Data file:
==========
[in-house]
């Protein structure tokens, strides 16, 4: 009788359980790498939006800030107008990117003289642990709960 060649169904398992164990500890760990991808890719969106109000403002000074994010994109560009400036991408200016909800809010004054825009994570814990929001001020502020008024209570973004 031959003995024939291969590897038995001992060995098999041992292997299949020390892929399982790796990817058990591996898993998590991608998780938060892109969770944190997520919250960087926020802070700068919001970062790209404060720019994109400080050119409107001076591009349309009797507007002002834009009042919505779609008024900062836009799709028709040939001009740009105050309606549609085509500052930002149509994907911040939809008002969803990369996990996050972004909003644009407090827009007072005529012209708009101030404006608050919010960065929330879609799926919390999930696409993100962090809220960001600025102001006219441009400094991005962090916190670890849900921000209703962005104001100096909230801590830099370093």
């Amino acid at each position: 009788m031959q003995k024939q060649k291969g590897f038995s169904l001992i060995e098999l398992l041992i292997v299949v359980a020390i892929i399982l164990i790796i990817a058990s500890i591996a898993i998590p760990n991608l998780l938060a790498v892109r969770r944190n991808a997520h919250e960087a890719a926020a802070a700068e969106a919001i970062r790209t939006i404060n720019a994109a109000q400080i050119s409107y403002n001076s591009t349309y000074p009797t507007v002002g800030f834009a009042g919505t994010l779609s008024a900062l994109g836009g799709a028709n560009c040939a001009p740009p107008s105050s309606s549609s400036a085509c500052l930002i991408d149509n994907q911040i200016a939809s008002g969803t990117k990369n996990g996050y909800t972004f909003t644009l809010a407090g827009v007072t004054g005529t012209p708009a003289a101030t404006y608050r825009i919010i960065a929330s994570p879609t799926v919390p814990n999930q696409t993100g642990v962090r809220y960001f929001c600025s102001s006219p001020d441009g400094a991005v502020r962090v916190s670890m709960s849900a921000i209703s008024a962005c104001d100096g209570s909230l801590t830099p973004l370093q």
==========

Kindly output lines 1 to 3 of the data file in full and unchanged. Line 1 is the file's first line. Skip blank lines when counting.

[in-house]
């Protein structure tokens, strides 16, 4: 009788359980790498939006800030107008990117003289642990709960 060649169904398992164990500890760990991808890719969106109000403002000074994010994109560009400036991408200016909800809010004054825009994570814990929001001020502020008024209570973004 031959003995024939291969590897038995001992060995098999041992292997299949020390892929399982790796990817058990591996898993998590991608998780938060892109969770944190997520919250960087926020802070700068919001970062790209404060720019994109400080050119409107001076591009349309009797507007002002834009009042919505779609008024900062836009799709028709040939001009740009105050309606549609085509500052930002149509994907911040939809008002969803990369996990996050972004909003644009407090827009007072005529012209708009101030404006608050919010960065929330879609799926919390999930696409993100962090809220960001600025102001006219441009400094991005962090916190670890849900921000209703962005104001100096909230801590830099370093």
């Amino acid at each position: 009788m031959q003995k024939q060649k291969g590897f038995s169904l001992i060995e098999l398992l041992i292997v299949v359980a020390i892929i399982l164990i790796i990817a058990s500890i591996a898993i998590p760990n991608l998780l938060a790498v892109r969770r944190n991808a997520h919250e960087a890719a926020a802070a700068e969106a919001i970062r790209t939006i404060n720019a994109a109000q400080i050119s409107y403002n001076s591009t349309y000074p009797t507007v002002g800030f834009a009042g919505t994010l779609s008024a900062l994109g836009g799709a028709n560009c040939a001009p740009p107008s105050s309606s549609s400036a085509c500052l930002i991408d149509n994907q911040i200016a939809s008002g969803t990117k990369n996990g996050y909800t972004f909003t644009l809010a407090g827009v007072t004054g005529t012209p708009a003289a101030t404006y608050r825009i919010i960065a929330s994570p879609t799926v919390p814990n999930q696409t993100g642990v962090r809220y960001f929001c600025s102001s006219p001020d441009g400094a991005v502020r962090v916190s670890m709960s849900a921000i209703s008024a962005c104001d100096g209570s909230l801590t830099p973004l370093q």